Those launch vehicles are still in their "design study" phase, and the first one was supposed to debut in 2022. The company has already tested a central component of its hydrogen and oxygen-powered rocket engine named after its founder , it is called PGA for Paul G. Allen, but it seems that the project will not be completed anymore.
A spokesman said in a statement sent to the publication:
"Stratolaunch is finalizing the development of its family of launch vehicles and rocket engines, we are simplifying operations, focusing on the aircraft and our ability to support the demonstration launch of the Northrop Grumman Pegasus XL air launch vehicle. of what we have achieved and we expect the first flight in 2019. "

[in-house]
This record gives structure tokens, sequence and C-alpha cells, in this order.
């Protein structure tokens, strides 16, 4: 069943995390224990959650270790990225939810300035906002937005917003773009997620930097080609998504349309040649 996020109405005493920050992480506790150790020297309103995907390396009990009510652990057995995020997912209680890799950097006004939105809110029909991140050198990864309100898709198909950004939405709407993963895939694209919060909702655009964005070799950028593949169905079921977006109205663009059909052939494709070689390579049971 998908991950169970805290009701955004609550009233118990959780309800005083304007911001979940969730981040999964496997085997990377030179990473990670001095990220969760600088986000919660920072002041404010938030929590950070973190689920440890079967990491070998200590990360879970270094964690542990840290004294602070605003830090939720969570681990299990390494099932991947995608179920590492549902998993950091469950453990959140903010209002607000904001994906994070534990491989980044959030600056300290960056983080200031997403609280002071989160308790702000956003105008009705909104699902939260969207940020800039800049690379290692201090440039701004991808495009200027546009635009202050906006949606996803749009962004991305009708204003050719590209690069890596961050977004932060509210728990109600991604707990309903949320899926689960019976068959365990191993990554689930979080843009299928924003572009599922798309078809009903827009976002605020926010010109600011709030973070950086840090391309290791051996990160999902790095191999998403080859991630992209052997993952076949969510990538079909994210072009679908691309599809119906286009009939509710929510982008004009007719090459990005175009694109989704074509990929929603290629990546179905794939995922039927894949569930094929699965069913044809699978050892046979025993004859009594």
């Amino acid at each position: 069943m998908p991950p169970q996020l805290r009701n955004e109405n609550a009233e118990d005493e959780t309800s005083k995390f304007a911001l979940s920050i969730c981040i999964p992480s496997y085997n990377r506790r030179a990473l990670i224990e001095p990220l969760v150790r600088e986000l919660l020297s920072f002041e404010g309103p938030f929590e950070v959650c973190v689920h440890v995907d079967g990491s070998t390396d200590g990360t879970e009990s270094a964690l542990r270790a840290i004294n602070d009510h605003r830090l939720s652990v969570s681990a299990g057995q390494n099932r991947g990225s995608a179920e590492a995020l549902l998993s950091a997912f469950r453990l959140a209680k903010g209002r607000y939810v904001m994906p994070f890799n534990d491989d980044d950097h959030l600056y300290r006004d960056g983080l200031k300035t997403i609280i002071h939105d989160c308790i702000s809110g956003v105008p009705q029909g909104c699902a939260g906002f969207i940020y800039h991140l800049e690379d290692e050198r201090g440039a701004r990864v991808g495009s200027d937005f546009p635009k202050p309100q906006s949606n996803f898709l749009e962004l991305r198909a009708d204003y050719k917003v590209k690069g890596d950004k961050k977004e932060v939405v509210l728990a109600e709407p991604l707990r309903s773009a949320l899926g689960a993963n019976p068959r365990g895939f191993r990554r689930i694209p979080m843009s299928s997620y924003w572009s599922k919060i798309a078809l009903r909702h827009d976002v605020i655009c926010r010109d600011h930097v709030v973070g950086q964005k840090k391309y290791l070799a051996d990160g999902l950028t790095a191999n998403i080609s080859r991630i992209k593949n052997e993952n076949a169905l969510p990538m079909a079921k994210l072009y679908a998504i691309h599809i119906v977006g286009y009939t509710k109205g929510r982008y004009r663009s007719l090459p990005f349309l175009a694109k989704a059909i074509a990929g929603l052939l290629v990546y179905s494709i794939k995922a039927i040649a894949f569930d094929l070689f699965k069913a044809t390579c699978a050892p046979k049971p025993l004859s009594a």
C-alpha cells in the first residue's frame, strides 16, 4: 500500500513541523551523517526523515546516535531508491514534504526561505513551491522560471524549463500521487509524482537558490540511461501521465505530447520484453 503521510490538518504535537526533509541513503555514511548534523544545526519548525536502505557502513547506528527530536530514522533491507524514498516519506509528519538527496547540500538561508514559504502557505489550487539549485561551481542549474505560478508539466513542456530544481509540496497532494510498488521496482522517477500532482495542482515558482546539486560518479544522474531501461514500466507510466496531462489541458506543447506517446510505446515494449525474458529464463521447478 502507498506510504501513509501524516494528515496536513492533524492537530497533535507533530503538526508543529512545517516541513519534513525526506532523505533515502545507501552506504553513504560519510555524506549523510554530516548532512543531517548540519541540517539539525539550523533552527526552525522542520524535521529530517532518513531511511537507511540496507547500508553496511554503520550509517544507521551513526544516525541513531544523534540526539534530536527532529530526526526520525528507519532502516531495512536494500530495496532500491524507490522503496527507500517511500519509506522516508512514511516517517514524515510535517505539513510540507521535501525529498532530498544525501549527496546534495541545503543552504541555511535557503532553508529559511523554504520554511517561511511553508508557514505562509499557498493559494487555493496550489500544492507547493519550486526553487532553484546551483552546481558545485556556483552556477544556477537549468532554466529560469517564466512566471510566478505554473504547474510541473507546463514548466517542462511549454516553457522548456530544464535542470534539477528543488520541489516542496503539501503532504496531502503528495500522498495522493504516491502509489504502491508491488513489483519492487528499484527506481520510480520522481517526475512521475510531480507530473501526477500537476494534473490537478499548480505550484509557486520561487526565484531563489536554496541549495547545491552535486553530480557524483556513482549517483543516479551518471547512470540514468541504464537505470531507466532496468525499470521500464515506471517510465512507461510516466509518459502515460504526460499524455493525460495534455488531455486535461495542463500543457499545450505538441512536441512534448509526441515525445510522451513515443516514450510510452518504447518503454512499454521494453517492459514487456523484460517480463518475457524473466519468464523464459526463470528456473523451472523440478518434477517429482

According to reports, Stratolaunch has let 50 employees go and only retains 20 to continue working on its giant plane and prepare it for the first test flight sometime this year. The huge double-fuselage plane, which weighs 500,000 pounds and has a wingspan of 385 feet, was designed to carry smaller launch vehicles and their payload as satellites attached to their belly. It is meant to be a reusable launch vehicle, which flies its payload high enough and then releases it in full flight.
Unfortunately, the spokesman did not give details about why the company is reducing its operations, but the costs of keeping the company running could have something to do with it. As GeekWire The founders of other aerospace corporations have been using their own money to finance their space dreams. Both Jeff Bezos and Richard Branson, for example, have invested around $ 1 billion in Blue Origin and Virgin Galactic, respectively.